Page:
By intention, America’s federal government sacrifices the “efficiency” of a “King,” for the “checks and balances” of three separate and independent branches of governance. This Separation of Powers is the cornerstone of America’s system of governance. The failure of any Branch of our government to carry out its assigned responsibilities imperils our Federal Government as a whole. The unlawful infringement by one Branch of our government on the responsibilities assigned other Branches is equally threatens our democracy.
Yet, keeping our Federal Government properly balanced and on task is ever-evolving and always imprecise. Conceptually, the ultimate responsibility for protecting our unique constitutional democracy is assigned to American voters.
“Immigration policy” is a timely test of how well our constitutional governance is functioning. Immigration policy encompasses a vast array questions that have no clear-cut right or wrong answers. Immigration policy is further complicated, because many, if not most, of the people directly affected by American immigration policy have no vote and few “rights.”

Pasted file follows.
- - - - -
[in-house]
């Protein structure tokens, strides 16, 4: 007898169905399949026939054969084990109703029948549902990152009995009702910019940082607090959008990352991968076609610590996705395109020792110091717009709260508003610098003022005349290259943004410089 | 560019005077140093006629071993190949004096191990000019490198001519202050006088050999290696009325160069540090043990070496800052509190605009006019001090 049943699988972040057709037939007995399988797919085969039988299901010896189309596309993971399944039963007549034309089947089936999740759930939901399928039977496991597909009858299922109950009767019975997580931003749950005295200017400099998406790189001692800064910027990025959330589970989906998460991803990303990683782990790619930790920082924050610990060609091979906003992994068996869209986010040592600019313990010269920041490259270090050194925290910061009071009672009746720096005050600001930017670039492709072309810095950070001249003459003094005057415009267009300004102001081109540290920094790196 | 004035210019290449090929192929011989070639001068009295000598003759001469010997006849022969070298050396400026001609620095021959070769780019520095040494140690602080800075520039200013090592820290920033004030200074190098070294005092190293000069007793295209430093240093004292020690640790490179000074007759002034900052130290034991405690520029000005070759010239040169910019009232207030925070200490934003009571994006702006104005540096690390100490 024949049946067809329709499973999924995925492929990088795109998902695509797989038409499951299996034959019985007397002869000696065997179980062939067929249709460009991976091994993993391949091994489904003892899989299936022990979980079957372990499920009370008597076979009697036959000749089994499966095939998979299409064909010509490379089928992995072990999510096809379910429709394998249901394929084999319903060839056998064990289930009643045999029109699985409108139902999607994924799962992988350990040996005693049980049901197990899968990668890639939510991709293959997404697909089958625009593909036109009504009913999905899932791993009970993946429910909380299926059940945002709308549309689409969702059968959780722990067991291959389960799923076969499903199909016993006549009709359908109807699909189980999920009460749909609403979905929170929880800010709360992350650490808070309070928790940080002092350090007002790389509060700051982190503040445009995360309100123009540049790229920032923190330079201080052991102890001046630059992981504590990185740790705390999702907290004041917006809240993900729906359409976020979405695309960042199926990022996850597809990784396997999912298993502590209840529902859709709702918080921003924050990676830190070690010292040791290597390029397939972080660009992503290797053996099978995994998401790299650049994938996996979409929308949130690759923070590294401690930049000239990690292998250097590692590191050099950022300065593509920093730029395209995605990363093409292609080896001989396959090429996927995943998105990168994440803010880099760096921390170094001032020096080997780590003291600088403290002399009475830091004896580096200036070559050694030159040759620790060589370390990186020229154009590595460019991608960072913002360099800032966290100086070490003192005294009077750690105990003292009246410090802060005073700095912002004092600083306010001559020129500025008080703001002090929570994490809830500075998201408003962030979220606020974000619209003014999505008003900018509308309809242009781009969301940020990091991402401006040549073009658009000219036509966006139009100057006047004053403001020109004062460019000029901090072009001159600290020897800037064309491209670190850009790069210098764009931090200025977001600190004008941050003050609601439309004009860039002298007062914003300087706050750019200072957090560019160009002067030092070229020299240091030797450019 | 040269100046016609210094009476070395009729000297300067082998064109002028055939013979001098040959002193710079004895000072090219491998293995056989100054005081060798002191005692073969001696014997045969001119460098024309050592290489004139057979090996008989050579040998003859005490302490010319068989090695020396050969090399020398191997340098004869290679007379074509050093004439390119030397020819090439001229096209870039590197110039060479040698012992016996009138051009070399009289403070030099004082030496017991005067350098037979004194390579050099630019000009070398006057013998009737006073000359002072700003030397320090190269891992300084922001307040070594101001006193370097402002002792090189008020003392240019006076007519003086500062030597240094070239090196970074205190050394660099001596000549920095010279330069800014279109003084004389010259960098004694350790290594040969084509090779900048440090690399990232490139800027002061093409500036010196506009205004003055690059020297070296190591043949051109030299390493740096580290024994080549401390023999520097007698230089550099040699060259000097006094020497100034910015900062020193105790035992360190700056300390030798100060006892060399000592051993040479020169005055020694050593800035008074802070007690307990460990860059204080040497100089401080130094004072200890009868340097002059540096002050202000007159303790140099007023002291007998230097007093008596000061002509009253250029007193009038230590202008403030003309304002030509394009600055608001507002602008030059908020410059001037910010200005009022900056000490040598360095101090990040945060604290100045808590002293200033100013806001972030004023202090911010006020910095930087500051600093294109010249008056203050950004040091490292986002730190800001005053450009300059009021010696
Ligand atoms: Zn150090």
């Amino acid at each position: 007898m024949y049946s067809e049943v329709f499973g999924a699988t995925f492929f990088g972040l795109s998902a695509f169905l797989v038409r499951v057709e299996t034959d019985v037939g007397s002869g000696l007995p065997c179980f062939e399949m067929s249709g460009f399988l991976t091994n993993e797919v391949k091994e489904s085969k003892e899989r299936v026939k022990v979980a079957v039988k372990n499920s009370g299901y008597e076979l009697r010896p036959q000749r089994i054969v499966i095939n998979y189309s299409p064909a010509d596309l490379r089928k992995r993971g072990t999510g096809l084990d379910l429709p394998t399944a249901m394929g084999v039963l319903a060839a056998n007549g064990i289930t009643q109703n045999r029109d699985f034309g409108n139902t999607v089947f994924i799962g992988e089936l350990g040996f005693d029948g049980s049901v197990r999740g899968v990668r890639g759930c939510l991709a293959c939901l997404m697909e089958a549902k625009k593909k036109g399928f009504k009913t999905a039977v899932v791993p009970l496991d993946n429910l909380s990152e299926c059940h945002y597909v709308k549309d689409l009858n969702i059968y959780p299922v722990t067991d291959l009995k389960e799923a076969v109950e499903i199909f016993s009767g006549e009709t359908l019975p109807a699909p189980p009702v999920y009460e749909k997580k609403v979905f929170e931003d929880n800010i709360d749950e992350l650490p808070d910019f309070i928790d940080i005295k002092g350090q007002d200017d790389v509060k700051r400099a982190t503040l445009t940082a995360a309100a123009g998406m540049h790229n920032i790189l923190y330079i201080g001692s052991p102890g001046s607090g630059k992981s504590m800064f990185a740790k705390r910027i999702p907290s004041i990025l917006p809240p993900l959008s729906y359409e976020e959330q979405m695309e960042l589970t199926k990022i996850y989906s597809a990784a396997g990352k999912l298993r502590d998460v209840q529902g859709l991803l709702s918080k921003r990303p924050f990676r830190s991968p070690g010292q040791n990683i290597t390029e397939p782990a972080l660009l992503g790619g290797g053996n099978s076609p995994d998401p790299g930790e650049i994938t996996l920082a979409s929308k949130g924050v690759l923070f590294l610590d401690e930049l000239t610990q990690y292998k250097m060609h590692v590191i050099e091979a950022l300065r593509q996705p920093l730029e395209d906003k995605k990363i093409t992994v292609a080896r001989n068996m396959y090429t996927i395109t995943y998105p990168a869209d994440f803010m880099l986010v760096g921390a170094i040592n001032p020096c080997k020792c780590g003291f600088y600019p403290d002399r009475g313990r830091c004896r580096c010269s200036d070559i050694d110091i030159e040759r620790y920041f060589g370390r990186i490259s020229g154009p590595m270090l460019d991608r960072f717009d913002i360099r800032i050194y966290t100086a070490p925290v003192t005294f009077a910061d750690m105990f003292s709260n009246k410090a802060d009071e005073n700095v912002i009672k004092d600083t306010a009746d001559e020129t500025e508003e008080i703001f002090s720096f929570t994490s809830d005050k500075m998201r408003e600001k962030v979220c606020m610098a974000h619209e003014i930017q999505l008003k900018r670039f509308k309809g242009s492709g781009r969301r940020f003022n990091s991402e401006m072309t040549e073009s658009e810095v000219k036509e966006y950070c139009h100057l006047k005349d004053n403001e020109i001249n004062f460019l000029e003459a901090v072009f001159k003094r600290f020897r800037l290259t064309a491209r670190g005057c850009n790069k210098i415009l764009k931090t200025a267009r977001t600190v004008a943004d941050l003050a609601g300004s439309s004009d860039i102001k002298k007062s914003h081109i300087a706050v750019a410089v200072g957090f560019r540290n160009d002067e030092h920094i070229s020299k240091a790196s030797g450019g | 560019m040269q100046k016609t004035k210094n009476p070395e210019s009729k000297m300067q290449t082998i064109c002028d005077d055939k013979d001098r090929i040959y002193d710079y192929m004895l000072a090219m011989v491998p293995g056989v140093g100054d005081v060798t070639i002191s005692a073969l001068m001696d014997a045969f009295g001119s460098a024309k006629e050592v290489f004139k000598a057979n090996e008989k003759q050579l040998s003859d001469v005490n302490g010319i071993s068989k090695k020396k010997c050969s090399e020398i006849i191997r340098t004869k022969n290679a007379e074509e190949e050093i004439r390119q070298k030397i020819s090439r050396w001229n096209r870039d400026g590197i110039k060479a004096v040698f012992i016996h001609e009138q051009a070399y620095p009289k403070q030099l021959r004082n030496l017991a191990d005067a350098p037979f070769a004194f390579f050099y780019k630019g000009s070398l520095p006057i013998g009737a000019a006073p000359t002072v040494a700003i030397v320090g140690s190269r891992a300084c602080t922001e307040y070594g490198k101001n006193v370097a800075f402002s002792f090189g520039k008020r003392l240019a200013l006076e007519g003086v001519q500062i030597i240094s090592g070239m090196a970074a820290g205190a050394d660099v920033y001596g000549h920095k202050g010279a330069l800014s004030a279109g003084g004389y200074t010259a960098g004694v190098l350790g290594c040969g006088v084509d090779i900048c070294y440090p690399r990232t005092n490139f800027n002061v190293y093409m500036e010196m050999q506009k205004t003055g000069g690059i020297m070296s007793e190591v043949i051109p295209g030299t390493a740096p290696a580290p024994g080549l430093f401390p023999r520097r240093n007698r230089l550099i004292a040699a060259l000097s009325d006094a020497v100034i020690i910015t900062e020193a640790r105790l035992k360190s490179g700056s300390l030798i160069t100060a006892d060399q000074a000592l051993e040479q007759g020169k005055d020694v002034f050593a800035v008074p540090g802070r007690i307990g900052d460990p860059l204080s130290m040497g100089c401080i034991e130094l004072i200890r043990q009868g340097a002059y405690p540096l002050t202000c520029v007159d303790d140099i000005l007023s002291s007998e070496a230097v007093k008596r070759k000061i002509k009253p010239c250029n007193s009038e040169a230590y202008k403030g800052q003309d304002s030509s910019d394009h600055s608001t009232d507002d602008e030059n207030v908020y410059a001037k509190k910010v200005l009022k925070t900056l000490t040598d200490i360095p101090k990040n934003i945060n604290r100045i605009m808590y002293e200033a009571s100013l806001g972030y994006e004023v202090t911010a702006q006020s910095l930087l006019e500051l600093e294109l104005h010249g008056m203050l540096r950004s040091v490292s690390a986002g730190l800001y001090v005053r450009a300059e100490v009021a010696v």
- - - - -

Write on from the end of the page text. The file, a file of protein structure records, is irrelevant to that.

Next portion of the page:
But all sovereign governments must have some form of immigration policy. Immigration “control” and sovereignty are practically inseparable. The current President unquestionably has opinions about immigration policy. His Executive Order on “sanctuary jurisdictions” reflects his view that some cities and counties throughout the country are too soft on immigrants, and these “sanctuary jurisdictions” should be punished. As a person, the President is entitled to his opinions and has a right to express his opinions in whatever manner wishes.
However, as President, he has no constitutional authority to embargo money duly appropriated by Congress. The President has no authority to cut funds that Congress has directed to San Francisco or any other state or local government regardless of his personal displeasure with those jurisdictions.